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BEA fifth-graders get close look at a real human brain

By Staff | Apr 8, 2012

Medical student Peter Hughes displays a human brain to a class of Blue Earth Area fifth-graders last week.

Peter Hughes let Blue Earth Area fifth-graders pick his brain in the classroom or at least look at it.

Hughes, a medical student at the University of Minnesota-Duluth Medical School, came to BEA?on April 4 to teach students about brains.

As a first-year medical student, Hughes is fulfilling his internship at the Dulcimer Clinic in Fairmont.

He currently is interning under Dr. Denise Schavey.

Within the requirements of his internship, Hughes is to complete a certain amount of community work.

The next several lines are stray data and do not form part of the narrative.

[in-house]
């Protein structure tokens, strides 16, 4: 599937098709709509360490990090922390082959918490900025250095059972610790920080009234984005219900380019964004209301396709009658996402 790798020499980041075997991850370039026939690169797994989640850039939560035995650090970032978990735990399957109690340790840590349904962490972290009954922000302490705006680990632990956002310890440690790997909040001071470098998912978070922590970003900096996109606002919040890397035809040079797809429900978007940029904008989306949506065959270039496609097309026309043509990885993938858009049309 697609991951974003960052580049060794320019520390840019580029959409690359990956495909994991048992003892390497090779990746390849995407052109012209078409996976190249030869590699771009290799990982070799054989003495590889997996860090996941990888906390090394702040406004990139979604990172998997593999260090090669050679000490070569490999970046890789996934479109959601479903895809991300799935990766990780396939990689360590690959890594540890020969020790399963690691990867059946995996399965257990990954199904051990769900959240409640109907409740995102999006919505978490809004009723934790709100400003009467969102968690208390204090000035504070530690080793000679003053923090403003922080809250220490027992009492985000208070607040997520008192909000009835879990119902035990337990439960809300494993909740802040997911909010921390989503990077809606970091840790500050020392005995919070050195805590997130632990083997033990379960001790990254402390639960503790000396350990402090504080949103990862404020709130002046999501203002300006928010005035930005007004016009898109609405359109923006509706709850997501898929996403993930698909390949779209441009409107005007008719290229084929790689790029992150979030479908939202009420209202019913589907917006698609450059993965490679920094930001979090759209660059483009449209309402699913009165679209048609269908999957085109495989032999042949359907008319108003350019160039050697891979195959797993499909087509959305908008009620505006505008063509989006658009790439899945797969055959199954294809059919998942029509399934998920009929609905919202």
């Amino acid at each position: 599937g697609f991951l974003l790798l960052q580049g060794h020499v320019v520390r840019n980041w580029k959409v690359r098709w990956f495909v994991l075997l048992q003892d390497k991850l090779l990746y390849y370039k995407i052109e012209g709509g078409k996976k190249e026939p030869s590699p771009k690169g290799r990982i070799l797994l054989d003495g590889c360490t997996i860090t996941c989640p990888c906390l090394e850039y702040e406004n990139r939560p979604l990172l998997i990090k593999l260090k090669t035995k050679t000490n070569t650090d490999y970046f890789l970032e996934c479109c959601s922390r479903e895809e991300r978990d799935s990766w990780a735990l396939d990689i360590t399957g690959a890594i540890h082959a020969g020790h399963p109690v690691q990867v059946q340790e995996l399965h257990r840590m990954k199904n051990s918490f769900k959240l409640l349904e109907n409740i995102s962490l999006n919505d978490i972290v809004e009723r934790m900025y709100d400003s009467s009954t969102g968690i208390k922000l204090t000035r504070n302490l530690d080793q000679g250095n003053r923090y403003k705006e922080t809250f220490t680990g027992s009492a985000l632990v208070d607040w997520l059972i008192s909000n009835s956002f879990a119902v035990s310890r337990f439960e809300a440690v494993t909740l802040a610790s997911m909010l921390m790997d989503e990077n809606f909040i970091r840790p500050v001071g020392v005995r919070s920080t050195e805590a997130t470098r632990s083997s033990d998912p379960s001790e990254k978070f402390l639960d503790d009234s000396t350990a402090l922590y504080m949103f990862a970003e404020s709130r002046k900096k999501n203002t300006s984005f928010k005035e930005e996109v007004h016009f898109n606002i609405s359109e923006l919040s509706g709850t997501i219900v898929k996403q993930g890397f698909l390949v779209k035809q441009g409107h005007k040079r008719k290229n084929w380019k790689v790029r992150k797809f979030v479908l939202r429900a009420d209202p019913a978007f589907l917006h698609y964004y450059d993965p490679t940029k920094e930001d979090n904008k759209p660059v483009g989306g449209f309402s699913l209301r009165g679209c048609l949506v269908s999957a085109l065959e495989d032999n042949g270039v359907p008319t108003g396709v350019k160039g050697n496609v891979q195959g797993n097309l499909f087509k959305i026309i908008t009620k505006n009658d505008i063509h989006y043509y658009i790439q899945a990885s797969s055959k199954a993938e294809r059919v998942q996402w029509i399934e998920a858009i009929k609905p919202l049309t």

As part of that community work, Hughes decided to call BEA schools to present a unique lesson to the students about the brain and other parts of the central nervous system.

“Do you guys want to see my brain?” he asked the fifth-graders.

Hughes put on his gloves and pulled out a real human brain.

“Someone donated their body to science so we get an upclose look at a real brain,” Hughes explained to the kids.

Hughes brought the brain around the room so all the kids could get a good look at it.

Many of the kids remarked that it looked like it was made out of clay. Others thought it could be someone’s art project.

Many other medical students at U of M-Duluth have taken their brains to different schools like Hughes did.

BEA students were one of the schools able to see for themselves what a mass of muscle that controls our every move looks like.

Hughes explained the different parts of the brain and demonstrated where they were located and what each section does.

He also showed students the brain of a mouse so they were able to compare it to the size of a human brain.

“It’s a great way to enhance their learning,”?fifth grade teacher Janet Gilreath says.